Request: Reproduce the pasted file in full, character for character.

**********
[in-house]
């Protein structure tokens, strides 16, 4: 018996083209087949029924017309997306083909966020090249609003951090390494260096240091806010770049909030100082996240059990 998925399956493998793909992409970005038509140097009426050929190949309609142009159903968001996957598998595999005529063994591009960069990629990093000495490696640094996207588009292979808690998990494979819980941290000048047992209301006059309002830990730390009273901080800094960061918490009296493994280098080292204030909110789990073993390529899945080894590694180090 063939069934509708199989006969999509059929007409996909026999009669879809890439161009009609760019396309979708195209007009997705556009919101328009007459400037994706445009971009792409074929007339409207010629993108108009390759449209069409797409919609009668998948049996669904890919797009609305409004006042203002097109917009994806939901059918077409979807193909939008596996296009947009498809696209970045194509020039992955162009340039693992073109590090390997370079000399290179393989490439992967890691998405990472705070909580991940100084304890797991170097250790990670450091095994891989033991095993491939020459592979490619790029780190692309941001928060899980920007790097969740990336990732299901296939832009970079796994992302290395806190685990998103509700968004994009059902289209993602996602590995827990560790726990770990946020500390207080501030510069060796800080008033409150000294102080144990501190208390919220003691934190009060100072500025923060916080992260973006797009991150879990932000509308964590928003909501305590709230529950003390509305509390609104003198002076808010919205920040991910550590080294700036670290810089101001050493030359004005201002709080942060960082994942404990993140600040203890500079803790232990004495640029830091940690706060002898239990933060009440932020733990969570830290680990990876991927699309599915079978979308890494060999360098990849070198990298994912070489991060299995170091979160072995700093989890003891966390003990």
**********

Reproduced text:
[in-house]
């Protein structure tokens, strides 16, 4: 018996083209087949029924017309997306083909966020090249609003951090390494260096240091806010770049909030100082996240059990 998925399956493998793909992409970005038509140097009426050929190949309609142009159903968001996957598998595999005529063994591009960069990629990093000495490696640094996207588009292979808690998990494979819980941290000048047992209301006059309002830990730390009273901080800094960061918490009296493994280098080292204030909110789990073993390529899945080894590694180090 063939069934509708199989006969999509059929007409996909026999009669879809890439161009009609760019396309979708195209007009997705556009919101328009007459400037994706445009971009792409074929007339409207010629993108108009390759449209069409797409919609009668998948049996669904890919797009609305409004006042203002097109917009994806939901059918077409979807193909939008596996296009947009498809696209970045194509020039992955162009340039693992073109590090390997370079000399290179393989490439992967890691998405990472705070909580991940100084304890797991170097250790990670450091095994891989033991095993491939020459592979490619790029780190692309941001928060899980920007790097969740990336990732299901296939832009970079796994992302290395806190685990998103509700968004994009059902289209993602996602590995827990560790726990770990946020500390207080501030510069060796800080008033409150000294102080144990501190208390919220003691934190009060100072500025923060916080992260973006797009991150879990932000509308964590928003909501305590709230529950003390509305509390609104003198002076808010919205920040991910550590080294700036670290810089101001050493030359004005201002709080942060960082994942404990993140600040203890500079803790232990004495640029830091940690706060002898239990933060009440932020733990969570830290680990990876991927699309599915079978979308890494060999360098990849070198990298994912070489991060299995170091979160072995700093989890003891966390003990």